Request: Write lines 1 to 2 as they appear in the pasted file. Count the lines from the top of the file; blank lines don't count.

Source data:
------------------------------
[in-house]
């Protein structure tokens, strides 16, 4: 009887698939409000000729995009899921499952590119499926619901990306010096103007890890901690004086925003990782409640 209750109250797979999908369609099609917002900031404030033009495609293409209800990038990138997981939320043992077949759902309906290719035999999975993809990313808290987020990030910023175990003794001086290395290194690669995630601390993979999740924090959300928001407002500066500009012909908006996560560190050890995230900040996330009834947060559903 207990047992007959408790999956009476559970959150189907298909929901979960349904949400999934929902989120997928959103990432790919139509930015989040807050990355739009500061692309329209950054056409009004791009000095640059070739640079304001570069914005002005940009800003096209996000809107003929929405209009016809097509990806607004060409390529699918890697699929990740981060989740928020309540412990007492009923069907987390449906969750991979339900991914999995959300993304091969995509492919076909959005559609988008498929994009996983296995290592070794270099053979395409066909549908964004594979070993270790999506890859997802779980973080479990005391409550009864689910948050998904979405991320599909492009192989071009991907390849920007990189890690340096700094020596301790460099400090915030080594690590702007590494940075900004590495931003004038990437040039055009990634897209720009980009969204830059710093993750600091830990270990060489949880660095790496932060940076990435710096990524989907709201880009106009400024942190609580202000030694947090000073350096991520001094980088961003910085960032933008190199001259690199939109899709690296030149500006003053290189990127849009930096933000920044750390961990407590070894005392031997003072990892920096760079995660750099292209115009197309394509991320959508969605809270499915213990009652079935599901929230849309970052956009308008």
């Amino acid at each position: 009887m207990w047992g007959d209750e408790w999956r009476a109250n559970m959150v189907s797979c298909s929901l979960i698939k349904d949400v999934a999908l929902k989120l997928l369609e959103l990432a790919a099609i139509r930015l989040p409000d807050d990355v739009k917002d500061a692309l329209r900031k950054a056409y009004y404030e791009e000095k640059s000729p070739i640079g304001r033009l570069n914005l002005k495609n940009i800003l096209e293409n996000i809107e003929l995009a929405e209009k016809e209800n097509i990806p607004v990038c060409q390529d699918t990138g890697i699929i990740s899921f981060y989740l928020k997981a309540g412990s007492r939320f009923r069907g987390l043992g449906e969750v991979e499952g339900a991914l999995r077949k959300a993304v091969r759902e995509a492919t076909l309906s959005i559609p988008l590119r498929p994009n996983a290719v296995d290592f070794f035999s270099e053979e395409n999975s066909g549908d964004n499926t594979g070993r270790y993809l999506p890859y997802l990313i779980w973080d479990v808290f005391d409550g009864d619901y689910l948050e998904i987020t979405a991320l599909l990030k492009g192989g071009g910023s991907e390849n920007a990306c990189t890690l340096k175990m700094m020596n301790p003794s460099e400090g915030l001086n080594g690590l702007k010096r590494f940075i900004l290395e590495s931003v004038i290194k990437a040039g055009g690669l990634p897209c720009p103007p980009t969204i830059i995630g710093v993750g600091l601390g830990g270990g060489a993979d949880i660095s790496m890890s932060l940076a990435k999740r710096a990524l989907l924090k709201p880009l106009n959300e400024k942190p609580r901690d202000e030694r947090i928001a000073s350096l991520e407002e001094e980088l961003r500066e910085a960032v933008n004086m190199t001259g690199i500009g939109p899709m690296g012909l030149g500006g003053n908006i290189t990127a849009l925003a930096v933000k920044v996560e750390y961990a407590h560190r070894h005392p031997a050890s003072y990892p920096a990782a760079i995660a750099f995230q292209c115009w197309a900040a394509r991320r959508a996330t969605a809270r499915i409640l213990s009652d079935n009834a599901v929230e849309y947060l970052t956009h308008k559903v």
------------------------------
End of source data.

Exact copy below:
[in-house]
């Protein structure tokens, strides 16, 4: 009887698939409000000729995009899921499952590119499926619901990306010096103007890890901690004086925003990782409640 209750109250797979999908369609099609917002900031404030033009495609293409209800990038990138997981939320043992077949759902309906290719035999999975993809990313808290987020990030910023175990003794001086290395290194690669995630601390993979999740924090959300928001407002500066500009012909908006996560560190050890995230900040996330009834947060559903 207990047992007959408790999956009476559970959150189907298909929901979960349904949400999934929902989120997928959103990432790919139509930015989040807050990355739009500061692309329209950054056409009004791009000095640059070739640079304001570069914005002005940009800003096209996000809107003929929405209009016809097509990806607004060409390529699918890697699929990740981060989740928020309540412990007492009923069907987390449906969750991979339900991914999995959300993304091969995509492919076909959005559609988008498929994009996983296995290592070794270099053979395409066909549908964004594979070993270790999506890859997802779980973080479990005391409550009864689910948050998904979405991320599909492009192989071009991907390849920007990189890690340096700094020596301790460099400090915030080594690590702007590494940075900004590495931003004038990437040039055009990634897209720009980009969204830059710093993750600091830990270990060489949880660095790496932060940076990435710096990524989907709201880009106009400024942190609580202000030694947090000073350096991520001094980088961003910085960032933008190199001259690199939109899709690296030149500006003053290189990127849009930096933000920044750390961990407590070894005392031997003072990892920096760079995660750099292209115009197309394509991320959508969605809270499915213990009652079935599901929230849309970052956009308008």